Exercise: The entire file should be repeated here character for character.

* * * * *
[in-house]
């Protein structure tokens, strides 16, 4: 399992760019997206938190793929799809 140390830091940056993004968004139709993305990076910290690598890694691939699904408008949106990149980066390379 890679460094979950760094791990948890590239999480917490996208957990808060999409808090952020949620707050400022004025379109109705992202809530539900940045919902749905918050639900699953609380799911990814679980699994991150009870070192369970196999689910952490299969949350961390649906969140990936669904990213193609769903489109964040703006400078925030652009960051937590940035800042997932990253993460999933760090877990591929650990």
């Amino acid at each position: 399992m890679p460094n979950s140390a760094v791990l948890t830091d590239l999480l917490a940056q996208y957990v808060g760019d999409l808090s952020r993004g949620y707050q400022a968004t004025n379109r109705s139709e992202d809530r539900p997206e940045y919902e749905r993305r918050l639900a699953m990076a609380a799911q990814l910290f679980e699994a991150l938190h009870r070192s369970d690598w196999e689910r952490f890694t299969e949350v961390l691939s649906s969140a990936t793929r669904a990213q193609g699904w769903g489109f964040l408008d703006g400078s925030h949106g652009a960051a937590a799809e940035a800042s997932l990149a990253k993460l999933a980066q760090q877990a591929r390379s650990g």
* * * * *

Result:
[in-house]
């Protein structure tokens, strides 16, 4: 399992760019997206938190793929799809 140390830091940056993004968004139709993305990076910290690598890694691939699904408008949106990149980066390379 890679460094979950760094791990948890590239999480917490996208957990808060999409808090952020949620707050400022004025379109109705992202809530539900940045919902749905918050639900699953609380799911990814679980699994991150009870070192369970196999689910952490299969949350961390649906969140990936669904990213193609769903489109964040703006400078925030652009960051937590940035800042997932990253993460999933760090877990591929650990």
């Amino acid at each position: 399992m890679p460094n979950s140390a760094v791990l948890t830091d590239l999480l917490a940056q996208y957990v808060g760019d999409l808090s952020r993004g949620y707050q400022a968004t004025n379109r109705s139709e992202d809530r539900p997206e940045y919902e749905r993305r918050l639900a699953m990076a609380a799911q990814l910290f679980e699994a991150l938190h009870r070192s369970d690598w196999e689910r952490f890694t299969e949350v961390l691939s649906s969140a990936t793929r669904a990213q193609g699904w769903g489109f964040l408008d703006g400078s925030h949106g652009a960051a937590a799809e940035a800042s997932l990149a990253k993460l999933a980066q760090q877990a591929r390379s650990g």